That Which We Call A Rose: On Fitting in Among Nerds

When I first tried to learn Magic the Gathering, I had a hard time. In fact, I was so frustrated that after just one game I gave up for over a year. Even after I began to try again, I was extremely out of the loop. It felt like it was taking me an absurdly long time to master the game; like I ought to have picked it up much more quickly than I did. I even accused my boyfriend of being a deliberately cruel opponent, claiming that his starter deck must be specifically engineered to destroy mine. When I finally voiced these opinions to him, he laughed. “You’re being unfair to yourself,” he told me. “I’ve been playing this game for years, and you just started.” Maybe so, but I felt (however incorrectly) that by falling short of a prodigy’s talent at the game, I was failing as a nerd.

Let me tell you where I’m coming from. I identify as a nerd. BUT. I’m a nerd who has never been to a convention of any kind. I’ve never seen an episode of the original Star Trek series. I’ve never been properly involved in a roleplaying campaign, I can’t fix your computer, and I didn’t get around to reading Lord of the Rings until I was 22 (well after the movies had already come out). Frankly, I don’t always feel I fit in among other nerds. In nerdy groups, I sometimes zone out during entire conversations, because I have nothing to contribute. (Every time Dragonball Z comes up, for example.)

Thinking about all this recently has led me to ponder- just what is a nerd, exactly? Now, I don’t propose to answer that question in its entirety; I merely want to throw out some questions for you to think about. (I feel I should mention here, that in this post I will make no distinction between nerds and geeks. I have never felt strongly about the perceived difference between these two words, and so I leave them to you to hash out in the comments, should you care to.) So, being a nerd. Is the definition as simple as- someone who was picked on in high school? No, that’s not quite right. Is it someone who excels in academics? Does one need to have a specific, deep knowledge or passion about something in order to be classified as a nerd? Is it important, as a nerd, to have a basic understanding of the inside of a computer?

There seem to be a plethora of factors that contribute to one’s status as a nerd (or non-nerd). For instance, if you were into Pokémon in the ‘90’s, did that make you a nerd? I would argue not. Everyone liked Pokémon in the ‘90’s. Liking it back then made you a kid, not a nerd. Now, if you’re into Pokémon today? Yeah, you’re probably a nerd. For the flip side, take Game of Thrones. If you read A Song of Ice and Fire when it came out, you were probably a nerd. But if you’re into the series now, that doesn’t prove much of anything. If you’re a nerd, you probably like Game of Thrones, but liking Game of Thrones does not necessarily imply that you are a nerd. Of course, these examples bring up the issue of time and place. There are people out there, I’m sure, who wore pocket protectors and watched the original Battlestar Galactica when it came out on television, but have no idea who Charmander or Jon Snow are. And yet, these people are nerds too.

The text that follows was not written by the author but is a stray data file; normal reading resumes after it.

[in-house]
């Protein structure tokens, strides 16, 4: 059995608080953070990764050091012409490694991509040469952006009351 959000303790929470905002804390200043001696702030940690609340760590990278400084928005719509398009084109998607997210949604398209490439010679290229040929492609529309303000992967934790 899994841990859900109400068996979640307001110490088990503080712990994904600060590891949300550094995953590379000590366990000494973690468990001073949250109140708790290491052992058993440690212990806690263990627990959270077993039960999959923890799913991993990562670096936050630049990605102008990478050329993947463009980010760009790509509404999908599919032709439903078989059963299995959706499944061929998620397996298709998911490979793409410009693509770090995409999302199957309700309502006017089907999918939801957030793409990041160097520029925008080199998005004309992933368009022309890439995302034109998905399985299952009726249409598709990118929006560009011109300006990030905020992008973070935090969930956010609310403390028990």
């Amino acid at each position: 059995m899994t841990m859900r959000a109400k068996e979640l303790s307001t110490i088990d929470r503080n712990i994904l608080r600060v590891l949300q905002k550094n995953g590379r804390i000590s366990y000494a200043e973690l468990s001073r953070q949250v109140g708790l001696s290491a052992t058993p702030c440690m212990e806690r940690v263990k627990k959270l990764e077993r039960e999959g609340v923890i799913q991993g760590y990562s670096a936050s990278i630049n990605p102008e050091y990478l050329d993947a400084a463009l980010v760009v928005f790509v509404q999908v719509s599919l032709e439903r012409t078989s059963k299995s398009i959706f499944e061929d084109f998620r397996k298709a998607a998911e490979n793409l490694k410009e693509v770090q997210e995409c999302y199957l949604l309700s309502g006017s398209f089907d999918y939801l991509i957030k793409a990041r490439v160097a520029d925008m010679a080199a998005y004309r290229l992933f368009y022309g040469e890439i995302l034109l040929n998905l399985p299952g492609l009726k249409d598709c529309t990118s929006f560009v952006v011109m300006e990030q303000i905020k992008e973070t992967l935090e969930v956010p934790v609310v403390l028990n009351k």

Of course, there is something to the idea of self-identification. That is, if you call yourself a nerd, then you are one. But even that is a little tricky. Let’s take, for a moment, a sampling of self-identifying nerds I’ve met. I know nerds who are interested (or even experts) in:

  • Fantasy (Lord of the Rings, Harry Potter, A Song of Ice and Fire, Wheel of Time, His Dark Materials, The Hunger Games, Twilight, etc.)

  • Sci-Fi (Star Wars, Star Trek, Battlestar Galactica, Dune, the works of Isaac Asimov, etc.)

  • Video Games (Role-Playing Games, Massive Multiplayer Online games, First-Person Shooters, fighting games, puzzle games, etc.)

  • Strategy Games (Magic the Gathering, Settlers of Catan, Risk, Dominion, Munchkin, Betrayal at House on the Hill, Citadels, etc.)

  • Role-playing Games (table-top role-play, Live-Action Role-Play, Society for Creative Anachronism, battle re-enacting, fighting games like Dagorhir, etc.)

  • Comics (trade comic books, graphic novels, anime and manga, classic superheroes, cartoon network, adult swim, etc.)

  • Conventions (Comic-Con, PAX, etc, and including various competitions, beta testing, and cosplay, etc.)

  • Computers (maintenance, programming, design, video games and game design, etc.)

  • And, if I’ve forgotten your subculture, please complain about it in the comments.

Then there are a variety of other things commonly associated with nerds. Dinosaurs come to mind. Scientists, historians, literature-buffs, graphic designers, and thespians have all been known to refer to themselves as nerds. These days, it seems that a healthy interest in just about anything qualifies you to be a nerd. As a nerd, you’re expected to know it all. (Ha, know-it-all. There’s another term for you.) At the very least, in nerd circles, you want to be able to say “Well, I haven’t read that book, but I’ve seen the movie,” or “I haven’t played that game yet, but I read a really favorable review.”